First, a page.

Host City: Calgary, Canada
Date Started: February 14, 1988
Date Finished: February 14, 1988
Participants: 197 (120 men and 77 women) from 35 countries
Youngest Participant: Mihaela Cârstoi (17 years, 358 days)
Oldest Participant: Patrick Hasler (40 years, 117 days)
Most Medals (Athlete): 3 athletes with 3 medals
Most Medals (Country): Soviet Union (13 medals)
The 1988 cross-country events were held at Canmore Nordic Centre, a specially constructed venue for the 1988 Calgary Olympics. The centre is located 105 km (65 miles) west of Calgary, and was later declared an Alberta Provincial Park. The centre has areas for cross-country skiing, mountain biking, and hiking.
The basic Olympic program was unchanged in 1988 with four events for men, as had been the case since 1956, and four events for women, as in 1984, when a third individual race was added. But there was a slight change. In the late 1970s, American Bill Koch had pioneered the skating technique of cross-country. There had been an outcry from the traditionalists in the sport, but eventually the technique became very popular and was found to be faster than the classical in-line style. However, the governing body of the sport wished to maintain races in the classical style so beginning in 1988 at the Winter Olympics, the races have been designated as either freestyle (allowing skating technique), or classical. In 1988 the two shorter races (15 and 30 km for men, 5 and 10 km for women) were designated as classical races, while the longest race (20 km for women and 50 km for men) was a freestyle race. This would continue to be true in 1992 but in 1994, the FIS began the practice of keeping the shortest distance classical, while alternating the longer non-pursuit distances between classical and freestyle from one Olympics to the next. Relay skiers were required to start in the classical style, for the first 500 metres, to avoid ski congestion at the start, but could later switch to the skating technique.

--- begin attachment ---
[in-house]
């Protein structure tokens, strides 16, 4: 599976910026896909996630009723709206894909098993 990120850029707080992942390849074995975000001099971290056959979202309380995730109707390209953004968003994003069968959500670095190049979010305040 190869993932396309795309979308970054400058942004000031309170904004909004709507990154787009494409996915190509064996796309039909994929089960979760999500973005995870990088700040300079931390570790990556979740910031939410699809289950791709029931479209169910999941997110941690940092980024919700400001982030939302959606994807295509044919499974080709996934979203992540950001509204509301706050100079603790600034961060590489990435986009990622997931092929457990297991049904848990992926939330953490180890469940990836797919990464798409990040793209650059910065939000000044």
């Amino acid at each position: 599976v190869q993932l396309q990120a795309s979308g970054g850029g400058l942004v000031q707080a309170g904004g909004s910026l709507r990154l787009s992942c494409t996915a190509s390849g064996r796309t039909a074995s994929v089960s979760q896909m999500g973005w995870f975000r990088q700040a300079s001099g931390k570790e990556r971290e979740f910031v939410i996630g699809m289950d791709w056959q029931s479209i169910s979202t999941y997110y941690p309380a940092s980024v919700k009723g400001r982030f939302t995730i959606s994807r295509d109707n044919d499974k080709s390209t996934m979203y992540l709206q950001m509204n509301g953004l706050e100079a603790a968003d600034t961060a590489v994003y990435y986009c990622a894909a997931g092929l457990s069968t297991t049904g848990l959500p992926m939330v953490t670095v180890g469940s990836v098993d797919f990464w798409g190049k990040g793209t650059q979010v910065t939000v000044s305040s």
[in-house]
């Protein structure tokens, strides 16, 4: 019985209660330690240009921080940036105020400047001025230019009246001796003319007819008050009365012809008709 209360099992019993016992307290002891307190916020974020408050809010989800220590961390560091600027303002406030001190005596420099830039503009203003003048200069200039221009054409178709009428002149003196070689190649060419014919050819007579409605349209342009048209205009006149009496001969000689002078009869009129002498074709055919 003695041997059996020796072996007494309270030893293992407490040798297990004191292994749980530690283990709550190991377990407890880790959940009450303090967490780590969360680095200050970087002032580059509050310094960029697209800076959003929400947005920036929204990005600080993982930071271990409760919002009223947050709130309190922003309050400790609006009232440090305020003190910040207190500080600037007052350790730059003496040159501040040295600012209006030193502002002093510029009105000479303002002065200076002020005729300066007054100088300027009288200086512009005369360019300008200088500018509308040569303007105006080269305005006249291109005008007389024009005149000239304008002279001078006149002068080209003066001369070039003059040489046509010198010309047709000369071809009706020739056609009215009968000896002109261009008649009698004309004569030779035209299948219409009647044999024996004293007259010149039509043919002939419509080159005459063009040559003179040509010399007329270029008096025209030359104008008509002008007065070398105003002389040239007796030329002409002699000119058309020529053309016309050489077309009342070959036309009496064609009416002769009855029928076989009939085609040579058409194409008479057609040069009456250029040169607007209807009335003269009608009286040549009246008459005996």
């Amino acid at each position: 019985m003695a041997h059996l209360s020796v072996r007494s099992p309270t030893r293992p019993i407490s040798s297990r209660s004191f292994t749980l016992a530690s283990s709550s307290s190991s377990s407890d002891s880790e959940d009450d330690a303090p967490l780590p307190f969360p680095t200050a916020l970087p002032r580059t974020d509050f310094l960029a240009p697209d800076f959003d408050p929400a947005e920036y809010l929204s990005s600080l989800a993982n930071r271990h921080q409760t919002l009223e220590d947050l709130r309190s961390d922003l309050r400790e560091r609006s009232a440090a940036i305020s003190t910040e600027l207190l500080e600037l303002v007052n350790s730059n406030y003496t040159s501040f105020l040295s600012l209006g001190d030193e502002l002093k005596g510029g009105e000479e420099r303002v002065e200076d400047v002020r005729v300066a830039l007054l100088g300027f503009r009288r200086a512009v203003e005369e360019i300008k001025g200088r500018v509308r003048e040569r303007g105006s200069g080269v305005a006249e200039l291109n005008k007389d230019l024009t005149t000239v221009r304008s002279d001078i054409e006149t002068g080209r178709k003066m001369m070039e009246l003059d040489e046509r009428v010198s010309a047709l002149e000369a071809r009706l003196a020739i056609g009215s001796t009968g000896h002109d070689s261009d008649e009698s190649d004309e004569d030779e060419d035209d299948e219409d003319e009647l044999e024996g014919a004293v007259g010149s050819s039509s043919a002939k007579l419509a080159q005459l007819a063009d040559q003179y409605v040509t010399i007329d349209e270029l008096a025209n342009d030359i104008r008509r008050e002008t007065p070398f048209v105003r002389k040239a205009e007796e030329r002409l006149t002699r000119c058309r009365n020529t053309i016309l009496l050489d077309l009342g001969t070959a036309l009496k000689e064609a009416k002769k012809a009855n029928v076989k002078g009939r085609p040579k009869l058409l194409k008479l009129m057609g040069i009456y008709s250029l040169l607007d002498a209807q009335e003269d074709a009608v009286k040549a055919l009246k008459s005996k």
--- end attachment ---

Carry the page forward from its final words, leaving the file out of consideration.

No skier dominated the cross-country events at Canmore, but three skiers won three medals – Marjo Matikainen, Vladimir Smirnov, and Tamara Tikhonova, with only Tikhonova winning two gold medals – in the 20 km and relay.
In addition to the regular events, two events for disabled skiers were held as an exhibition.
|Men's 15 kilometres||Mikhail Devyatyarov||Pål Gunnar Mikkelsplass||Vladimir Smirnov|
|Men's 30 kilometres||Aleksey Prokurorov||Vladimir Smirnov||Vegard Ulvang|
|Men's 50 kilometres||Gunde Svan||Maurilio De Zolt||Andi Grünenfelder|
|Men's 4 × 10 kilometres Relay||Sweden||Soviet Union||Czechoslovakia|
|Women's 5 kilometres||Marjo Matikainen||Tamara Tikhonova||Vida Vencienė|
|Women's 10 kilometres||Vida Vencienė||Raisa Smetanina||Marjo Matikainen|
|Women's 20 kilometres||Tamara Tikhonova||Anfisa Reztsova||Raisa Smetanina|
|Women's 4 × 5 kilometres Relay||Soviet Union||Norway||Finland|